Following high-profile cases of theft and sabotage at power utility Eskom, the group says it now has to “micromanage” investigations because South Africa’s authorities are moving too slowly.
According to the Sunday Times, the power utility is also disappointed by the level of attention being given to these crimes, given their serious impact on the country. Eskom’s general manager of security, Karen Pillay, said that prosecutors are unavailable after hours, magistrates are unwilling, and suspects get meagre bail sums.
“We’ve had to extend support in the sense that we’ve put watching briefs on some of the cases, where we contract legal experts to guide some of these prosecutors, and even the investigative teams on specific matters,” said Pillay.
Pillay’s grievances come shortly after Eskom CEO André de Ruyter said he’s questioning the criminal justice system’s commitment to combating crimes against the state after the recent arrest and subsequent release of an alleged coal thief by the Belfast magistrate’s court.
This also included the fact that the perpetrator who sent a bomb threat to Eskom COO Jan Oberholzer in May was released on R2,000 bail by the Witbank magistrate’s court on Monday on a charge of contravening the Explosives Act.
De Ruyter said threats to staff have dramatically increased since the power utility started clamping down on sabotage and corruption. Station managers are now wearing bulletproof vests to work, and de Ruyter says more must be done by authorities to help Eskom fight against crime.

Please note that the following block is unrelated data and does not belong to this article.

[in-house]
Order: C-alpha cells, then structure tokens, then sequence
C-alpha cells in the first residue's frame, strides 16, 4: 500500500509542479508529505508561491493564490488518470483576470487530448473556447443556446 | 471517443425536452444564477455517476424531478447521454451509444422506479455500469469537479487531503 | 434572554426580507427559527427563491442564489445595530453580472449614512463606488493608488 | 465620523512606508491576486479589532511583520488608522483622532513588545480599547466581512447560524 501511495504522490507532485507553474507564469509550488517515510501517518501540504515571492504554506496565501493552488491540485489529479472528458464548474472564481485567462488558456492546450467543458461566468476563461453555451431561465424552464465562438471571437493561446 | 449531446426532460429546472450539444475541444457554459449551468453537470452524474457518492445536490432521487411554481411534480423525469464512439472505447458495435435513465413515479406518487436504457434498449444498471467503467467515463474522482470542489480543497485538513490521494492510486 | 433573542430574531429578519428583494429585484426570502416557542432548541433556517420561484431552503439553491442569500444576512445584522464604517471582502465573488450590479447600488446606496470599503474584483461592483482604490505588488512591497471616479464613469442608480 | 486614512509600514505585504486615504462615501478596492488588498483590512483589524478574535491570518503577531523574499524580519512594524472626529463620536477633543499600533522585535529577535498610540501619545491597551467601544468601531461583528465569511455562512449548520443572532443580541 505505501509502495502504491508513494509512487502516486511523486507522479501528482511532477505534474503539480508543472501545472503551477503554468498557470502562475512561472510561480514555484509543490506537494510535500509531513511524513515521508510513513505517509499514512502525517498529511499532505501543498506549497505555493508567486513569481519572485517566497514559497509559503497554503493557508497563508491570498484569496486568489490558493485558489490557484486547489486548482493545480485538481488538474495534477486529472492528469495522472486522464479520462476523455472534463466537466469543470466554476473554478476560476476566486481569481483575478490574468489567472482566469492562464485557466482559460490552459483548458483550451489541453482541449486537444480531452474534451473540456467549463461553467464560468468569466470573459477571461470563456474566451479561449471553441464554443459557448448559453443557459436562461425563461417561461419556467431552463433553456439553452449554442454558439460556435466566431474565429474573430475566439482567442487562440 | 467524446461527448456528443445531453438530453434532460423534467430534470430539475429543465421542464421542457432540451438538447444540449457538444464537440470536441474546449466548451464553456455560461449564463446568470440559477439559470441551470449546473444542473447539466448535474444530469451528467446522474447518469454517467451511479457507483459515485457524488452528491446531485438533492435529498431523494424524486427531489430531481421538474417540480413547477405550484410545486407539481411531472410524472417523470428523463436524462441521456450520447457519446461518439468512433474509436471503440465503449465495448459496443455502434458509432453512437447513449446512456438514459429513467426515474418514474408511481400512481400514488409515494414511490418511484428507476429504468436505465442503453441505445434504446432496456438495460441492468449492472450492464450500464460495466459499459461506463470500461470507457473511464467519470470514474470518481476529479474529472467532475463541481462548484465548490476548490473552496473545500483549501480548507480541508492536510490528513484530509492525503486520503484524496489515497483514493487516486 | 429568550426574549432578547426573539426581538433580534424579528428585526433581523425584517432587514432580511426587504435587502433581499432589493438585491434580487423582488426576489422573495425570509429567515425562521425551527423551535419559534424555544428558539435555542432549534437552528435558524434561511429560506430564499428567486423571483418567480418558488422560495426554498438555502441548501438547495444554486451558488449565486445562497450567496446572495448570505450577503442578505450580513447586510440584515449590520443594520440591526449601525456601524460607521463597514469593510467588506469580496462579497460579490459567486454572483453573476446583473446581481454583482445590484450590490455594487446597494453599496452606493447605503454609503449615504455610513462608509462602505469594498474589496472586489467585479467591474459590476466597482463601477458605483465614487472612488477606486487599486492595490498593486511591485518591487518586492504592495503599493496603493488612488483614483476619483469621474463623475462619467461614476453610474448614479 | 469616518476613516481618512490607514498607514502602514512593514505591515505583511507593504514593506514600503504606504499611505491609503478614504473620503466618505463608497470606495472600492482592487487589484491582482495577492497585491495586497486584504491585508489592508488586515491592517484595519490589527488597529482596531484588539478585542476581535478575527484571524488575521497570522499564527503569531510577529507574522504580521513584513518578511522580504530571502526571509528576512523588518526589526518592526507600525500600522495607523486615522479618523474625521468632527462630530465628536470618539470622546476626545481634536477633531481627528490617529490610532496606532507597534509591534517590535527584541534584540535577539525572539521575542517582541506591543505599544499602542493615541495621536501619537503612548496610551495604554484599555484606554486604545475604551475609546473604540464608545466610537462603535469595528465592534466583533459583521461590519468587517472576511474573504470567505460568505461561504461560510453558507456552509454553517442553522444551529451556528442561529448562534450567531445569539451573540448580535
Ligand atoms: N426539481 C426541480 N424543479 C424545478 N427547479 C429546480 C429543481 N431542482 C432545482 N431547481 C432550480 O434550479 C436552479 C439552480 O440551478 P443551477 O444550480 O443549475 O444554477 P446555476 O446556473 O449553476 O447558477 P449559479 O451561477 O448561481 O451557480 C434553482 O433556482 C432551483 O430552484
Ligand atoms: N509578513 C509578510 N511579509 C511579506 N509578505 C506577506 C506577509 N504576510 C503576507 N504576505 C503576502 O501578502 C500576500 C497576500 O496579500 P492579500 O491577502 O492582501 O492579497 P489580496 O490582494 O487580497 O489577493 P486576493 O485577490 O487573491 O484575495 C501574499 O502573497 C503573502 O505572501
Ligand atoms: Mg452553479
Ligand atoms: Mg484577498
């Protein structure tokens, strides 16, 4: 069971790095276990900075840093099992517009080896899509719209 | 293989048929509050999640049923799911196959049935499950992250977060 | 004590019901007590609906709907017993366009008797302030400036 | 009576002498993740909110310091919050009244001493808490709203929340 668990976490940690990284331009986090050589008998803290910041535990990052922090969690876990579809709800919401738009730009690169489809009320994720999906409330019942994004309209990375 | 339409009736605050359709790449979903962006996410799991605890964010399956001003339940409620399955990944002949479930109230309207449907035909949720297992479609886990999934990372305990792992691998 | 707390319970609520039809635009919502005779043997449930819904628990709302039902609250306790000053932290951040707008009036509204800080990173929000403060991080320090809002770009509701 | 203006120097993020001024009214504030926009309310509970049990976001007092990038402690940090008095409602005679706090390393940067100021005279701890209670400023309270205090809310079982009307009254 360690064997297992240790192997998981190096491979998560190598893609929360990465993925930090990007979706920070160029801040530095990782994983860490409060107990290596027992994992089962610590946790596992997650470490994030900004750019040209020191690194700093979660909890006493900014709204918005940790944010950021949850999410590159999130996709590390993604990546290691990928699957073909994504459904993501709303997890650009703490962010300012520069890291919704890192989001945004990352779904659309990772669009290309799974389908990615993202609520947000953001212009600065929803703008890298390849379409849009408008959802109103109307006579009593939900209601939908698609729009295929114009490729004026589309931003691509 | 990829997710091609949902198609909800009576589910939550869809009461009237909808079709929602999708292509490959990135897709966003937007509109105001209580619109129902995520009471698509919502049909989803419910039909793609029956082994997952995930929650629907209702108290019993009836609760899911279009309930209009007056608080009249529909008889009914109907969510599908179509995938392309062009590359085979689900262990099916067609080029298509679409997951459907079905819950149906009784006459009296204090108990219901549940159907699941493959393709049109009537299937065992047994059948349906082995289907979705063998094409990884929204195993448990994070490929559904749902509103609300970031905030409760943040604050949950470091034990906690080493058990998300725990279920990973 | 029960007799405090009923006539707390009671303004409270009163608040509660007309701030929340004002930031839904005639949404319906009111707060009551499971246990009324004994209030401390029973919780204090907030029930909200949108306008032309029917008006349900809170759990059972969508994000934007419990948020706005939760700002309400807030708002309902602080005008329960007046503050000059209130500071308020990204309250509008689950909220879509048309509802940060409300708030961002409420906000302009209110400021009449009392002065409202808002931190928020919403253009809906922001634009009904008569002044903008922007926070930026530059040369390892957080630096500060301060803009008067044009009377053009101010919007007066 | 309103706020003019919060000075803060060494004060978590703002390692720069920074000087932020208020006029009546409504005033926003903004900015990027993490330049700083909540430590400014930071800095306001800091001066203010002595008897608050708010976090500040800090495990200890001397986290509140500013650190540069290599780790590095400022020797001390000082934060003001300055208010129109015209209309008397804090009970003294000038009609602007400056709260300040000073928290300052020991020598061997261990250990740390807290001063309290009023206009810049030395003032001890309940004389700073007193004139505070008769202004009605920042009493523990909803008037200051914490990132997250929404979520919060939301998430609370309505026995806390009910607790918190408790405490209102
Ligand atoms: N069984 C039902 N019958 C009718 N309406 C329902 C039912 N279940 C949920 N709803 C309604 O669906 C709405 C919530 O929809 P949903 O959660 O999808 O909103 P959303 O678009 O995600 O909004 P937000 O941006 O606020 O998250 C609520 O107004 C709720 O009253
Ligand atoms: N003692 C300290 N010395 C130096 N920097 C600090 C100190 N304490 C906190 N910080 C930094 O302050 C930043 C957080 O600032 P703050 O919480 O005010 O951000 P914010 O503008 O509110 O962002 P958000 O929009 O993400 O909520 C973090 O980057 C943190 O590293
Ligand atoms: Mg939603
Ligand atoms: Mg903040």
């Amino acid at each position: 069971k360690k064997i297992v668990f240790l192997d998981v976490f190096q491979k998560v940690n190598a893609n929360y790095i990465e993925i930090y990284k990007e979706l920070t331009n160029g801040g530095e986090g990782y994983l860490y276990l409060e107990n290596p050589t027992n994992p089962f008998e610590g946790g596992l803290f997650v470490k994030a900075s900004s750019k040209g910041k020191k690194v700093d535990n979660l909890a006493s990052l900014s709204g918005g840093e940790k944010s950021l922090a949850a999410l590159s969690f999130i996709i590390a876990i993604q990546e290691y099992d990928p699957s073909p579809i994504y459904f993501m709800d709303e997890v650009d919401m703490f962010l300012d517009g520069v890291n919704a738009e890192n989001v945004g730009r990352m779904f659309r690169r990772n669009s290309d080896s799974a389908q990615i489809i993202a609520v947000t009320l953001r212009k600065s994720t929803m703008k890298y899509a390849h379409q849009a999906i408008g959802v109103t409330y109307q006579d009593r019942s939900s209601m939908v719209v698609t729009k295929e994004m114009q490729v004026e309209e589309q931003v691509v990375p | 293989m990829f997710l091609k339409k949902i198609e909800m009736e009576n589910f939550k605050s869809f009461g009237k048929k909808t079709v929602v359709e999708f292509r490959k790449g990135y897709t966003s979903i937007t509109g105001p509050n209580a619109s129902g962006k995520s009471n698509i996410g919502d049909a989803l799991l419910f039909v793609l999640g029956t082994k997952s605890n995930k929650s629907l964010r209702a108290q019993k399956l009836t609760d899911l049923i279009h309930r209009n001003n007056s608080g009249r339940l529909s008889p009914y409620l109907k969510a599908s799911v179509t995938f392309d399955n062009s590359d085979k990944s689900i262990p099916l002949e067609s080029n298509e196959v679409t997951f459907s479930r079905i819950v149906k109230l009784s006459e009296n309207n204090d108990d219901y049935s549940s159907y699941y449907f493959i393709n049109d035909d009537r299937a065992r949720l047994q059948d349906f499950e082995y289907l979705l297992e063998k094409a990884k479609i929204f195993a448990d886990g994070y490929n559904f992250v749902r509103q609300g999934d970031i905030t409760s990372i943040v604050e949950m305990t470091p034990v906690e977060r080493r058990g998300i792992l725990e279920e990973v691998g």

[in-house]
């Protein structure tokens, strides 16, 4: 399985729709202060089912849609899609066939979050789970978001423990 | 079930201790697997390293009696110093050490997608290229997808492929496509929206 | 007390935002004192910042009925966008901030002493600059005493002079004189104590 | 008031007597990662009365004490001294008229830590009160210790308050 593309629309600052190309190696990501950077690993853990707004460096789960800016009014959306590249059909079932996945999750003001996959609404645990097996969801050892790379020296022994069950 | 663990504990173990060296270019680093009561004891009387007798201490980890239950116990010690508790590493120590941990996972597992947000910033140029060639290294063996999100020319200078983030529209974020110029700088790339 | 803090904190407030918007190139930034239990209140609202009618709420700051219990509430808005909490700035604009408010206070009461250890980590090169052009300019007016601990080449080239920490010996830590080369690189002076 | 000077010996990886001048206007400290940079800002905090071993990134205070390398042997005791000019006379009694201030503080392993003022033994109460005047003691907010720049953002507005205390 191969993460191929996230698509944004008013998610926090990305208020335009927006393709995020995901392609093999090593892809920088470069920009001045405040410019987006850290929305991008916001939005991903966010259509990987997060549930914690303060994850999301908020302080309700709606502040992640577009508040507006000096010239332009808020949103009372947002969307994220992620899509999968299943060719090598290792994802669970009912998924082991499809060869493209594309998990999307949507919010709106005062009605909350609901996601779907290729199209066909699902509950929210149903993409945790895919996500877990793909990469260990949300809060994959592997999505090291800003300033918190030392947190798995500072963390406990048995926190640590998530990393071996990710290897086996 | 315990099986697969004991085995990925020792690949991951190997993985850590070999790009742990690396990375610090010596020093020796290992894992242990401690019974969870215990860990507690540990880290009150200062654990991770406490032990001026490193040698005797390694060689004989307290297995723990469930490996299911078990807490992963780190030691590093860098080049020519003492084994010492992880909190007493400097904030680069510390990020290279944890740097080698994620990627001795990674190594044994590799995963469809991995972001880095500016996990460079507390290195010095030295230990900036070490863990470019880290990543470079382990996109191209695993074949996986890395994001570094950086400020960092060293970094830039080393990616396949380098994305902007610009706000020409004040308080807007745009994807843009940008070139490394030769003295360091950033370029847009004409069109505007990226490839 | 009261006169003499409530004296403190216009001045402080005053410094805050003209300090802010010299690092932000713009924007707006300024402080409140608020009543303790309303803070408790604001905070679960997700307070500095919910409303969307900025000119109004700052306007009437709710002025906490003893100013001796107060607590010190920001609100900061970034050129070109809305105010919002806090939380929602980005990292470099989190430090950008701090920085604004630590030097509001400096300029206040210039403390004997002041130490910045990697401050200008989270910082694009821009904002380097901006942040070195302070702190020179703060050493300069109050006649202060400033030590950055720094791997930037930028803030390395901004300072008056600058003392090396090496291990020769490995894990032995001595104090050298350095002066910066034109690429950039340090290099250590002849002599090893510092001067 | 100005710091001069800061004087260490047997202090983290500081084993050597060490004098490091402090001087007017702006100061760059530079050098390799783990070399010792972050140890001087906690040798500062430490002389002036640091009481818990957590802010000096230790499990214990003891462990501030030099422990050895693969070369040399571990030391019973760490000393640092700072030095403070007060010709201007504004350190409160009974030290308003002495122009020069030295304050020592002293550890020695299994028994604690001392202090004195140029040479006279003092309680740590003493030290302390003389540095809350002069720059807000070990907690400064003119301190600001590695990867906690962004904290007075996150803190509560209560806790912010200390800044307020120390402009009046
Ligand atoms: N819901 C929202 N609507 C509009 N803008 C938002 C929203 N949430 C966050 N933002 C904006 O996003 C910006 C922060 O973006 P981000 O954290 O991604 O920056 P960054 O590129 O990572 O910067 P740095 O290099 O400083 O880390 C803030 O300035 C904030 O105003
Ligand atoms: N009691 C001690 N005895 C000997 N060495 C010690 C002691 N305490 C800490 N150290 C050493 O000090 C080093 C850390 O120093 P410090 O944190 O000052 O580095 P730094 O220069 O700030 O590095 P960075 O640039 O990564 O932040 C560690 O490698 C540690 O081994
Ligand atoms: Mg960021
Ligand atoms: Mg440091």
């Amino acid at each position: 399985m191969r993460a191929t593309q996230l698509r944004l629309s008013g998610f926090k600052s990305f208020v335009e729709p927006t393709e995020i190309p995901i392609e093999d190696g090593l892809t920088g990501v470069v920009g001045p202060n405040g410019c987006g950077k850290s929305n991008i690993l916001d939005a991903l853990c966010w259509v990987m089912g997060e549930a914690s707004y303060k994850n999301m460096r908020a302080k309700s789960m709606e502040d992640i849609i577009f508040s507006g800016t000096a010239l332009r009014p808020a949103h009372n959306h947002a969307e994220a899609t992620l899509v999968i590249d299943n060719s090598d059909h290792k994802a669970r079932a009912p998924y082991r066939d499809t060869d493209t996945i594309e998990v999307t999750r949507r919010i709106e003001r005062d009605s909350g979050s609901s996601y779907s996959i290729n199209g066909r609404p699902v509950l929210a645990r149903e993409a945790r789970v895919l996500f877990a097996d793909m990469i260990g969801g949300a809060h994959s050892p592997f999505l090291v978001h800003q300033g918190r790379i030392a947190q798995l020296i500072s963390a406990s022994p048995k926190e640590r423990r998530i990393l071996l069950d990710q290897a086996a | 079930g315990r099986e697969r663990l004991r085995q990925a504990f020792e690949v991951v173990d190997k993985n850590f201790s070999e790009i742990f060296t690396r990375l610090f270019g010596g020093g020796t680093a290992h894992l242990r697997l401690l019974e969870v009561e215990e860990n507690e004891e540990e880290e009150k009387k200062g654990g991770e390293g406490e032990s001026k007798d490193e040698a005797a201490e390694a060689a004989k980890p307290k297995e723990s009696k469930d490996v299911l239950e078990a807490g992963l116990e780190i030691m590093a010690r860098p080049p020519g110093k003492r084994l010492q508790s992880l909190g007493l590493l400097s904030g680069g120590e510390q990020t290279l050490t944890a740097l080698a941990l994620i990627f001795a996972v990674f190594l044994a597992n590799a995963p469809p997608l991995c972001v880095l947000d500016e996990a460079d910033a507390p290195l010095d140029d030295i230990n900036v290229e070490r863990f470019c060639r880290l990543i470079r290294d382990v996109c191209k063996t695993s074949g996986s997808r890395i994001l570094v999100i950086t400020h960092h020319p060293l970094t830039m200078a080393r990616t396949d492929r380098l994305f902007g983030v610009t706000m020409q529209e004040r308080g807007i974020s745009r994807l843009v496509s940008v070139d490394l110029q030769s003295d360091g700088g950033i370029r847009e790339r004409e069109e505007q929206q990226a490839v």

Over the past couple of months alone, several truck drivers have been arrested for stealing coal, two security guards for stealing close to R150,000 worth of diesel and a maintenance worker for sabotaging one of its units at the Camden power station.
All of these incidents can be seen as direct sabotage of Eskom’s operability, as each results in either a huge financial loss or actual physical damage to the country’s power stations, which exacerbates the ongoing energy crisis and keeps South African citizens and businesses in the dark.
In the one reported case of direct sabotage, a maintenance worker intentionally removed the bearing oil drain plug from the bearing, causing the oil burners to trip repeatedly. When questioned, he said he did it to cause a trip to ensure that his employer would be awarded additional maintenance and repair jobs at the station.
Pillay believes that law enforcement does not take the severity of crimes against the power utility and its impact on the bigger scale of the economy seriously – adding that Eskom now spends R3.2 billion a year on private security due to sabotage, death threats against senior executives, theft and damage to critical infrastructure, said Sunday Times.
However, the National Prosecuting Authority has hit back, saying its specialised units are “highly skilled to deal with complex cases relating to essential infrastructure”, the Sunday Times added.
“There is no indication that the courts cannot deal with these offences,” NPA spokesperson Bulelwa Makeke said. “It is also critical for the SOEs [state-owned enterprises] to ensure that their controls and security measures are in place to prevent any unlawful activities at their sites.”
Despite the NPA’s words, of the 16 cases of sabotage Eskom has registered in 2022, only one case has been enrolled in court, which involves the subcontractor who intentionally removed the bearing oil drain plug, reported Sunday Times.
“Frustration is mounting, and the government had dragged its feet when it came to implementing policies and measures that would prevent crimes against state-owned entities,” said Pillay.